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PostPosted: Sun Oct 18, 2015 12:24 pm 
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Joined: Fri Nov 12, 2004 2:49 pm
Posts: 7746
Location: Chexbres, VD, Switzerland
When toms (parts of the drum kit) are simulated in chip tunes or electronic music (not necessary on the NES platform) this is usually achieved with a pitch slide downwards.

I wonder why this "works" at all. Technically toms, just like any other percussion instruments have a fixed, constant pitch. The pitch of a tom drum cannot vary because both the tension of the skin and the physical dimension of the tom remains constant. Having the pitch going downwards would mean either enlarging the tom or reducing the tension of the skin on the fly - two things which are obviously impossible.

So I wonder - why aren't toms simulated with a constant pitch in chip music ? That'd probably sound much more realistic - although the pitch should probably fall outside of the normal notes so that it is obvious it is part of the rythm and not part of the melody ?

Ideally I'd simulate a tom with a very short white noise, added with a long sine wave of constant frequency and exponentially decreasing intensity. This can't be done on the NES obviously - but having the frequency slide downwards to simulate a tom seems obviously wrong technically - even if for god knowns why reason sometimes it works well in practice.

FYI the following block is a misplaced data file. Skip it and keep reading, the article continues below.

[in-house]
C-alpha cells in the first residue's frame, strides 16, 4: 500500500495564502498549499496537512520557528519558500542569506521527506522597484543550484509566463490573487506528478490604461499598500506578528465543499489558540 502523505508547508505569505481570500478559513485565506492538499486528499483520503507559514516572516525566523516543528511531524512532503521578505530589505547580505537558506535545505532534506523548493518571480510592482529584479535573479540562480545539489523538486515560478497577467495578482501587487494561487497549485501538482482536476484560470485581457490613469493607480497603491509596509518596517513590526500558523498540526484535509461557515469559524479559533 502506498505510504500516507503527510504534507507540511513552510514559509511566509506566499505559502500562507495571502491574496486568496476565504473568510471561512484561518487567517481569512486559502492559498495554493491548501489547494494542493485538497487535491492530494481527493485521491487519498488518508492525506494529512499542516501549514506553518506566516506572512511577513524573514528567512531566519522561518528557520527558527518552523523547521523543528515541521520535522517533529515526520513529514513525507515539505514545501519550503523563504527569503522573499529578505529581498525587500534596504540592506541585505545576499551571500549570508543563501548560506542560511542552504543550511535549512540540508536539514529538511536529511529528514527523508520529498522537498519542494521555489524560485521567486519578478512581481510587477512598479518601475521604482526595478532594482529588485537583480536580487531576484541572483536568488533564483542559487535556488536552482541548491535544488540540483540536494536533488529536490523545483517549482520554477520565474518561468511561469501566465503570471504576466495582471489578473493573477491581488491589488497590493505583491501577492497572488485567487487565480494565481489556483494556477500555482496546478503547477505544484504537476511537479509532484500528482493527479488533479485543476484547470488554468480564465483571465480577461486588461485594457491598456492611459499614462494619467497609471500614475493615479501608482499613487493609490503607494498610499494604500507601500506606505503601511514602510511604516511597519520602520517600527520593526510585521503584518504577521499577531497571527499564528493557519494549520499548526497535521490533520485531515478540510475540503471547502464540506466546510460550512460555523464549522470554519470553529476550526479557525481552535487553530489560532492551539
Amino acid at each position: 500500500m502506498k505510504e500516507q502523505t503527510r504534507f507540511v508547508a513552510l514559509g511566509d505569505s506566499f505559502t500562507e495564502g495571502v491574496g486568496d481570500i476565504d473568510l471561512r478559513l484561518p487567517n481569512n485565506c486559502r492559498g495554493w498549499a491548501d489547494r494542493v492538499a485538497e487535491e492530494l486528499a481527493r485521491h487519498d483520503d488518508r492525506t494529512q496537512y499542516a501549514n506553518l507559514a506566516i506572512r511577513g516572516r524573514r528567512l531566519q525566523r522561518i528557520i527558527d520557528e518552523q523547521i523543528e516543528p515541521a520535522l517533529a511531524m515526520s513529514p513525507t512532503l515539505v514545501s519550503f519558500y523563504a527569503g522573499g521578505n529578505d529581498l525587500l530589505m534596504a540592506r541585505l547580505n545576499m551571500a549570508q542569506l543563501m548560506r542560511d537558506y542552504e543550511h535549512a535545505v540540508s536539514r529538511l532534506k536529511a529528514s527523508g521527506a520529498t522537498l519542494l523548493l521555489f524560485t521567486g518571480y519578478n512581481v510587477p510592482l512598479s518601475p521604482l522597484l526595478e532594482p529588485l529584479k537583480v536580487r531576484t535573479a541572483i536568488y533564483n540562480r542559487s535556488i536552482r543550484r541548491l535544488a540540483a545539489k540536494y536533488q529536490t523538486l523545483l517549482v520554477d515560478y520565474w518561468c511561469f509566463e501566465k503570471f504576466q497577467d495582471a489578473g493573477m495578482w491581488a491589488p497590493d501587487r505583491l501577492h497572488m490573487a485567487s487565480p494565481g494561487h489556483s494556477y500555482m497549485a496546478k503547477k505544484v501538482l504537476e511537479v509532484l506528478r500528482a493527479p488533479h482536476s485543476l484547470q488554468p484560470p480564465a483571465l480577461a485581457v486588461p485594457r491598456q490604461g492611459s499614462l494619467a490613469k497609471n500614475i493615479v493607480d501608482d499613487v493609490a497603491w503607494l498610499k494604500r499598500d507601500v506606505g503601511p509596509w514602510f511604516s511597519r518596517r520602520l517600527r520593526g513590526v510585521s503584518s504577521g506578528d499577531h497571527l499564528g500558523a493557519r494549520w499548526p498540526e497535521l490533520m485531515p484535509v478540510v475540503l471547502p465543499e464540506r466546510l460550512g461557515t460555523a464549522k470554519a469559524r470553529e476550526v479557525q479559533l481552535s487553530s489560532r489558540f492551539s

PostPosted: Sun Oct 18, 2015 12:44 pm 
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Joined: Fri May 08, 2015 7:17 pm
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Location: DIGDUG
Like all musical instruments, each note has many frequencies - some dominant, some harmonic, some dissonant. When you hit a steel rimmed drum, the steel itself rings out and then dies off, but the drum head vibrates (at a lower frequency) for longer. I suppose a better pseudo-drum would be a quick high pitch followed by a longer low note with slowly decreasing volume.

_________________ -- blog/tutorial on programming for the NES

PostPosted: Sun Oct 18, 2015 1:33 pm 

Joined: Sun Apr 13, 2008 11:12 am
Posts: 8668
Location: Seattle
Real-world physical toms do NOT have a constant pitch. The tension the drum head is under is a function of the amplitude of the strike (i.e. drumheads are not ideal springs of the sort that comply with Hooke's law), so the period of the fundamental frequency will change.

Here's the spectrogram of (8192 sample window, y=log(f))
Tom_drum_8_inch.png [ 67.96 KiB | Viewed 2158 times ]
Note the several semitones of detuning in the first 1/3 second.

Additionally, as dougeff pointed out, the harmonics of the initial strike are much more broadband than a single (non-white noise) oscillator can emit: a rapid pitchshift imitates that.

PostPosted: Sun Oct 18, 2015 4:05 pm 

Joined: Sun Mar 19, 2006 9:44 pm
Posts: 1006
Location: Japan
I don't know if there is an NSF/GBS etc player that shows you the notes or the spectrum as they are playing, so maybe this thing I'm working on might help.

It's a set of PCE ROMs that play music from popular PCE/Turbo games, and you can disable channels, change the playback speed, etc. High note pitches are to the left, low pitches to the right.
Image ... ...

I'm sure there are some Tom hits in there to learn from. :-D


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